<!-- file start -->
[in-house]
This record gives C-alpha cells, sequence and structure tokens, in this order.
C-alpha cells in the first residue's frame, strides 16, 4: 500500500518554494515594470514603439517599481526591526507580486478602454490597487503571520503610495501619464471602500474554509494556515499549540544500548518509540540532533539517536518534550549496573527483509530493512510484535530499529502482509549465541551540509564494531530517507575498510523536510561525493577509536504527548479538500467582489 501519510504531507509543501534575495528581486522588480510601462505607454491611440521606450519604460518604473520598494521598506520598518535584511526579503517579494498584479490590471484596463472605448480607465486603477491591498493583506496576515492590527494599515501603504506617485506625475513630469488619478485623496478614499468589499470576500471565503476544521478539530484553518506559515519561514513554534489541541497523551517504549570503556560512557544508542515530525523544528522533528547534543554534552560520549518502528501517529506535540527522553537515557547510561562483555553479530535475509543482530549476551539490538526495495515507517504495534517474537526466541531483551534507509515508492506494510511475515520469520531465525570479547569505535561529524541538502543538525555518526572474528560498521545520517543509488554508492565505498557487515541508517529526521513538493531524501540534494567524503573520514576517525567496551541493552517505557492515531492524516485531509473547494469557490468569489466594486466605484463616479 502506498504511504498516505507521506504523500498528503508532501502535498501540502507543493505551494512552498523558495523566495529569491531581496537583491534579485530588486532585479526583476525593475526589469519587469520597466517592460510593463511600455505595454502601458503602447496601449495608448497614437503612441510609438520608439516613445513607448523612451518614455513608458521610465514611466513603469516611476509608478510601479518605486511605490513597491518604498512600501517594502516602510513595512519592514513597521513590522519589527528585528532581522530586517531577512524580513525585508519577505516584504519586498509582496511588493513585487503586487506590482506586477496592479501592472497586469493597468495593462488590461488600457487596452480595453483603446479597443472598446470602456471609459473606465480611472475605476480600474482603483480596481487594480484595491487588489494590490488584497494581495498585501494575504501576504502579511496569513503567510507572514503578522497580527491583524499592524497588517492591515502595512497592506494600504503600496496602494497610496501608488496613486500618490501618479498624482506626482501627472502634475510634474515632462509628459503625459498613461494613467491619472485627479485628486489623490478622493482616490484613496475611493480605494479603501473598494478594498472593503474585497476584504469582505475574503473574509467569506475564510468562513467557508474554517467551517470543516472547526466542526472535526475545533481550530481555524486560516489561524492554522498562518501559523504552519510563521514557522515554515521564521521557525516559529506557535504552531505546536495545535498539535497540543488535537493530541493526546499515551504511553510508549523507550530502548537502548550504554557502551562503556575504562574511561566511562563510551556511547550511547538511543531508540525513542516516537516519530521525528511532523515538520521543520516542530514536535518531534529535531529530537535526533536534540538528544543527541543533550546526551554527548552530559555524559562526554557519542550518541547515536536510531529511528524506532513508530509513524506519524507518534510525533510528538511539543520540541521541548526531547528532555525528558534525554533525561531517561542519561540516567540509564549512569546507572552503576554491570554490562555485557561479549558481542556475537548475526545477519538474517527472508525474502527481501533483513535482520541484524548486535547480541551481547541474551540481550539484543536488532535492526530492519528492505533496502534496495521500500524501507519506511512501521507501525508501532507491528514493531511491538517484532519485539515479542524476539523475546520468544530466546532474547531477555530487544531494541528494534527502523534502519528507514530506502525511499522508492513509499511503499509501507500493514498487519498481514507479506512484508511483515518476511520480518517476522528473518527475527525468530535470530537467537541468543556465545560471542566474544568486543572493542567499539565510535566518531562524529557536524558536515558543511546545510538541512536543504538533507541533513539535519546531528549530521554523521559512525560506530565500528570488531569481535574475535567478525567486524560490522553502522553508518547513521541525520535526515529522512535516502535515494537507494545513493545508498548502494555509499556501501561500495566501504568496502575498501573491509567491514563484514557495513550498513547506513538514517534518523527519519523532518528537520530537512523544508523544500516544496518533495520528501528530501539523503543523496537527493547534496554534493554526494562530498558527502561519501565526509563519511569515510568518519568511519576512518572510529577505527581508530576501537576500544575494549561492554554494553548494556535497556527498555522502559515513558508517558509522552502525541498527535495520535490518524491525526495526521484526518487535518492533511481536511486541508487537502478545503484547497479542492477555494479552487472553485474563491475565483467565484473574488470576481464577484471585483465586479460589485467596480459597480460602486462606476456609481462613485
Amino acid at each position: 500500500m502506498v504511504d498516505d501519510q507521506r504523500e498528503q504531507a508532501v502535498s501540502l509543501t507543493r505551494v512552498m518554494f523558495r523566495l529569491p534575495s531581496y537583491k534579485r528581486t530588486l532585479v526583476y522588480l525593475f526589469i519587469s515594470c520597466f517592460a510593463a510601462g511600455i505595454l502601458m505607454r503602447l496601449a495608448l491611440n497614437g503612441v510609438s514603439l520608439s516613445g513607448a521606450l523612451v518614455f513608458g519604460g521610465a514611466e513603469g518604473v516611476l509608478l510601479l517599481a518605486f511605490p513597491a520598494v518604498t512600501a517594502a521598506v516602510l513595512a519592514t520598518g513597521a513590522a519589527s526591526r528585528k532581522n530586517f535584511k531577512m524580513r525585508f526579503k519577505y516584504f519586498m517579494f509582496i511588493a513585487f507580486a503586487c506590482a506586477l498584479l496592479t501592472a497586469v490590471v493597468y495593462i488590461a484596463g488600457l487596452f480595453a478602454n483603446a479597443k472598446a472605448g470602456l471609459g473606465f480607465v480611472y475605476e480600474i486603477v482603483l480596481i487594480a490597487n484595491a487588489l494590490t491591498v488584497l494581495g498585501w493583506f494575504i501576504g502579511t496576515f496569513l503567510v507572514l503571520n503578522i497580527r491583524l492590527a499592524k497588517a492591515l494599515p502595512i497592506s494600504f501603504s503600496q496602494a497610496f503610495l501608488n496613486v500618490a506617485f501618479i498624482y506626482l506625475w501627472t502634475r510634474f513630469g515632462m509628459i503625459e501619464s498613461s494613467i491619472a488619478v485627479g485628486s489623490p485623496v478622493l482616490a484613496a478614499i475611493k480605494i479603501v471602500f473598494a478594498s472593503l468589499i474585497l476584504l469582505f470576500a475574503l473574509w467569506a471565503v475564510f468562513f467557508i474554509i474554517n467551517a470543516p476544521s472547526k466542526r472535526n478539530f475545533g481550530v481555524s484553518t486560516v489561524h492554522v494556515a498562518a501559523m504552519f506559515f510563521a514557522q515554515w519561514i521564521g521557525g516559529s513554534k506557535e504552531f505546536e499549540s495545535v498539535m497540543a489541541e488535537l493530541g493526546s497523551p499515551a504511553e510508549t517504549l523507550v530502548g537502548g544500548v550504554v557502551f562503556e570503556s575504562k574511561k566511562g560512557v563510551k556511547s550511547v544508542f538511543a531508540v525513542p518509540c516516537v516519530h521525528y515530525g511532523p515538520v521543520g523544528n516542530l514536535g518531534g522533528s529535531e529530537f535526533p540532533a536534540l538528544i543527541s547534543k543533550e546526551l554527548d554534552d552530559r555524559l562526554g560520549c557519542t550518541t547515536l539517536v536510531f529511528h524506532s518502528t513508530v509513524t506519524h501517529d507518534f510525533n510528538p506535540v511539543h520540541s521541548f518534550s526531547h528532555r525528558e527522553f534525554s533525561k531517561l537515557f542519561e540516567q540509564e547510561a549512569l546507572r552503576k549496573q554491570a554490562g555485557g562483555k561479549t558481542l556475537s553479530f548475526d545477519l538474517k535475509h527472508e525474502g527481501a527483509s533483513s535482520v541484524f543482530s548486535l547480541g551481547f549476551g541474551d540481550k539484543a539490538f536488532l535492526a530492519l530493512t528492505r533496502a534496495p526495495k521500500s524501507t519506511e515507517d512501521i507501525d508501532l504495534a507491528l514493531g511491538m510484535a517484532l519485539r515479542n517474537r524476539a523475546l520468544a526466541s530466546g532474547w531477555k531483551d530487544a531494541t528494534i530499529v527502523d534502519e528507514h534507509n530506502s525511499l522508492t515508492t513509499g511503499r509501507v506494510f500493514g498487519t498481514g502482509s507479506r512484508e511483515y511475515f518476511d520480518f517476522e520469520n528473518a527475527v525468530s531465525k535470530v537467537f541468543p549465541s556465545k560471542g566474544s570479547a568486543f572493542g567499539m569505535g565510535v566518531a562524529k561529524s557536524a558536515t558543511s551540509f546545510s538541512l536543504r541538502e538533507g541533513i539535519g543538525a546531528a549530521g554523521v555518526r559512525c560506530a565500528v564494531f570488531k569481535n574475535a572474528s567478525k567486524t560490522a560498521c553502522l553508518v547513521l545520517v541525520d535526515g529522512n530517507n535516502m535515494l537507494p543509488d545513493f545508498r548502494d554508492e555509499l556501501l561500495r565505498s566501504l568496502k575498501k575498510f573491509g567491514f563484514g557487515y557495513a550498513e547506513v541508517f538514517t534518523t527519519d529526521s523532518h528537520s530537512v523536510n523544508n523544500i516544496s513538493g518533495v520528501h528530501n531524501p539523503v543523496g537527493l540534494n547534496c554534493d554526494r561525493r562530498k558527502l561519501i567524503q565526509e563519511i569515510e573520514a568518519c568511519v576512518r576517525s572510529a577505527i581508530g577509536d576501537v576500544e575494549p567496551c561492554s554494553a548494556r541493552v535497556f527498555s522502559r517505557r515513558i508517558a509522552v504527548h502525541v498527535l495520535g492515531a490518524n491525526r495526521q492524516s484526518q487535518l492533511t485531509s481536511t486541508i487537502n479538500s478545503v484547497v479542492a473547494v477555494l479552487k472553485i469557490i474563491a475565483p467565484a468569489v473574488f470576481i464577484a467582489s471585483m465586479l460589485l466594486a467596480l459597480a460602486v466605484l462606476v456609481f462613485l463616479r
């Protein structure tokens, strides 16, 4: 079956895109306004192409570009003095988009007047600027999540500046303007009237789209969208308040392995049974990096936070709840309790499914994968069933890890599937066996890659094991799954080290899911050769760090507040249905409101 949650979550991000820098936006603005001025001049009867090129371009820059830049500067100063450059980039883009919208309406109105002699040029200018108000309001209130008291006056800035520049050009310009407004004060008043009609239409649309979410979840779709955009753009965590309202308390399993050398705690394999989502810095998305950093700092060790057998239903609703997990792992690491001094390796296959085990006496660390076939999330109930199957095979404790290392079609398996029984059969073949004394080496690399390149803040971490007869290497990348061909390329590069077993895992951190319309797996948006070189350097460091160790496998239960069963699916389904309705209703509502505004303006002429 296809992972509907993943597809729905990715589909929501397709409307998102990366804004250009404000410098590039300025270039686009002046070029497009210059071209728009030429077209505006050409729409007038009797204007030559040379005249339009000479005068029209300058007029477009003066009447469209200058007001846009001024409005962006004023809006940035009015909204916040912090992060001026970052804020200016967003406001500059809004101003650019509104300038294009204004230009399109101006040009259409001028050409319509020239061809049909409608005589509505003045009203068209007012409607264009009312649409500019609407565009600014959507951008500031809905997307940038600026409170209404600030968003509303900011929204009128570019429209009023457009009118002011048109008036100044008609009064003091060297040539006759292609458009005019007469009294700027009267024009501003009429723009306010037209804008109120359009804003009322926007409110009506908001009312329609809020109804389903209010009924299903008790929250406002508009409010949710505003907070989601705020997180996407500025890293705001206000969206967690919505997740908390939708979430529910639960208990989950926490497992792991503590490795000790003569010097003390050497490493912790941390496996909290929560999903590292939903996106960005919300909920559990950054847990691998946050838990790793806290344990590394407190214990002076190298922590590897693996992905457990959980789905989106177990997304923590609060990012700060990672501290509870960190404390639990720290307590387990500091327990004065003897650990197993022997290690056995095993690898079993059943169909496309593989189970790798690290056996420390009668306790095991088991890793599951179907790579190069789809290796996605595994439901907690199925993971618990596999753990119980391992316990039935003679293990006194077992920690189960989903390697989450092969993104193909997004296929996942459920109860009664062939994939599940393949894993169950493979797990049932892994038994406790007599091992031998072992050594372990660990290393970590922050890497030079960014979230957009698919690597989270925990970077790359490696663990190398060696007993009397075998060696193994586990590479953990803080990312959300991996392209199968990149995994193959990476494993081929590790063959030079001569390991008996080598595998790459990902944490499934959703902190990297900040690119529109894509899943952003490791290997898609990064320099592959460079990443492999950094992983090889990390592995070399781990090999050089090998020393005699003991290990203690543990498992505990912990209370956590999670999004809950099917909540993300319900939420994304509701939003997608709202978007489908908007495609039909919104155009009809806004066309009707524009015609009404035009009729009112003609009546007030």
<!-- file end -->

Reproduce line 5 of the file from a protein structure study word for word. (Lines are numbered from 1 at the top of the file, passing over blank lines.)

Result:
């Protein structure tokens, strides 16, 4: 079956895109306004192409570009003095988009007047600027999540500046303007009237789209969208308040392995049974990096936070709840309790499914994968069933890890599937066996890659094991799954080290899911050769760090507040249905409101 949650979550991000820098936006603005001025001049009867090129371009820059830049500067100063450059980039883009919208309406109105002699040029200018108000309001209130008291006056800035520049050009310009407004004060008043009609239409649309979410979840779709955009753009965590309202308390399993050398705690394999989502810095998305950093700092060790057998239903609703997990792992690491001094390796296959085990006496660390076939999330109930199957095979404790290392079609398996029984059969073949004394080496690399390149803040971490007869290497990348061909390329590069077993895992951190319309797996948006070189350097460091160790496998239960069963699916389904309705209703509502505004303006002429 296809992972509907993943597809729905990715589909929501397709409307998102990366804004250009404000410098590039300025270039686009002046070029497009210059071209728009030429077209505006050409729409007038009797204007030559040379005249339009000479005068029209300058007029477009003066009447469209200058007001846009001024409005962006004023809006940035009015909204916040912090992060001026970052804020200016967003406001500059809004101003650019509104300038294009204004230009399109101006040009259409001028050409319509020239061809049909409608005589509505003045009203068209007012409607264009009312649409500019609407565009600014959507951008500031809905997307940038600026409170209404600030968003509303900011929204009128570019429209009023457009009118002011048109008036100044008609009064003091060297040539006759292609458009005019007469009294700027009267024009501003009429723009306010037209804008109120359009804003009322926007409110009506908001009312329609809020109804389903209010009924299903008790929250406002508009409010949710505003907070989601705020997180996407500025890293705001206000969206967690919505997740908390939708979430529910639960208990989950926490497992792991503590490795000790003569010097003390050497490493912790941390496996909290929560999903590292939903996106960005919300909920559990950054847990691998946050838990790793806290344990590394407190214990002076190298922590590897693996992905457990959980789905989106177990997304923590609060990012700060990672501290509870960190404390639990720290307590387990500091327990004065003897650990197993022997290690056995095993690898079993059943169909496309593989189970790798690290056996420390009668306790095991088991890793599951179907790579190069789809290796996605595994439901907690199925993971618990596999753990119980391992316990039935003679293990006194077992920690189960989903390697989450092969993104193909997004296929996942459920109860009664062939994939599940393949894993169950493979797990049932892994038994406790007599091992031998072992050594372990660990290393970590922050890497030079960014979230957009698919690597989270925990970077790359490696663990190398060696007993009397075998060696193994586990590479953990803080990312959300991996392209199968990149995994193959990476494993081929590790063959030079001569390991008996080598595998790459990902944490499934959703902190990297900040690119529109894509899943952003490791290997898609990064320099592959460079990443492999950094992983090889990390592995070399781990090999050089090998020393005699003991290990203690543990498992505990912990209370956590999670999004809950099917909540993300319900939420994304509701939003997608709202978007489908908007495609039909919104155009009809806004066309009707524009015609009404035009009729009112003609009546007030």